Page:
Monday, February 09, 2009

Decay and Divine

I find an interesting juxtaposition of decay and divine in illuminated books of hours or pieces like this from one of Dante's early works. The ideas and the pictures that illuminate them raise us to new heights. We ponder lofty thoughts and look on works of art, all on the same page.

Yet these hundreds of years later we find decay amidst the beauty. Yellowed edges crack and fall off. Places touched by human hands have marks where body oil met paper. Bindings leave flakes in the laps that hold them.

A used book store is full of such fading finds. A new store smells of fresh ink; an old one reeks of mildew. New books have perfect, white pages; old books have watermarks, dog-eared pages, underlining, and yellow paper. But what treasures one can find amidst the decaying edges.

Check it out: This site includes photos from old books as well as engravings of initials.

What is the oldest book you own? Does it show signs of decay?


Erin said...

I love this topic, San!

The oldest book I own is a copy of "Hopkins and Underwood's New Arithmetic: Mental" published in 1903.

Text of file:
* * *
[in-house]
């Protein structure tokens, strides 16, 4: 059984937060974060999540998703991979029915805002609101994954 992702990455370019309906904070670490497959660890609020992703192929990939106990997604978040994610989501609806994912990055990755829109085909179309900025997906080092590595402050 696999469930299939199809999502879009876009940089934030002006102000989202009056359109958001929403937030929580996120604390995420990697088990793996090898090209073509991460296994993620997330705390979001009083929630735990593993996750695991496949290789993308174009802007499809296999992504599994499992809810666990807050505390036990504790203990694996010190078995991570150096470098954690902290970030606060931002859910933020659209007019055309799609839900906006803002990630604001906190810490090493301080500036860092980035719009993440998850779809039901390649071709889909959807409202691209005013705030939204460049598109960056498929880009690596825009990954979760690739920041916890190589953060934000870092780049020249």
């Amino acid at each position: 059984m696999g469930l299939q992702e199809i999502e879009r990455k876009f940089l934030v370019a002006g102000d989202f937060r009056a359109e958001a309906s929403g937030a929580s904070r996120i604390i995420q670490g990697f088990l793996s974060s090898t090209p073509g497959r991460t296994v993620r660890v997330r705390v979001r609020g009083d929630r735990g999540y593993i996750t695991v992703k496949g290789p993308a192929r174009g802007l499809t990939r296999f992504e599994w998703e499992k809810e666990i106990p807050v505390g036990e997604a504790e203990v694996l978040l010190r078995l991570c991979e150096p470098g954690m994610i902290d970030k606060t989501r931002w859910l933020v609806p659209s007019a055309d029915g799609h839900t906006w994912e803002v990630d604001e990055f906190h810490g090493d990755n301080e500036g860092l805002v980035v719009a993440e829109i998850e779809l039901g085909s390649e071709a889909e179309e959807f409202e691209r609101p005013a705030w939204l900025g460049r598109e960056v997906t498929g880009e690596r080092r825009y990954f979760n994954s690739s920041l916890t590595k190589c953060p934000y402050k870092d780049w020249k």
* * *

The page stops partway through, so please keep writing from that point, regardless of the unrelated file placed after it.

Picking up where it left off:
I bought it from Half Price Books in Dallas, because I loved it's "palm-sizedness" and it's green fabric cover. But since mathematics are not easy for me, I find it strange I would buy a math book. Then again, the title does say "Mental"...

The back cover lists the contract price as 22 cents. And, get this, the listed exchange price is 11 cents! I have never resold a book back to the university bookstore for HALF of it's original price!! It's usually been something like 1/5th the cover price. What a racket those college bookstores run.

I used to have a copy of "The Land That Time Forgot" I got from my mom's antique store. I was so intent on reading it that I let the page crumbles fall into my lap every night. And the smell of those decaying book pages... well, it's a very memorable smell. Now I'm wondering what happened to that book.

rhon said...

You can see my post about our old books here. Our oldest is 1856/57.

We also bought an old math book: "Durell's Advance Arithmetic", 1912, by Fletcher Durell, PhD, head of the Mathematical Department, The Lawrenceville School. The owner of the book was one Joseph Harris Tarver (Tarve?) of 3801 Beverly Drive, Hiland Park, Dallas, Texas who wrote in the front of the book "He who steals this book shall go to hell."

Erin said...

I wonder if Joseph Harris Tarver grew up to be a hell-fire and brimstone preacher.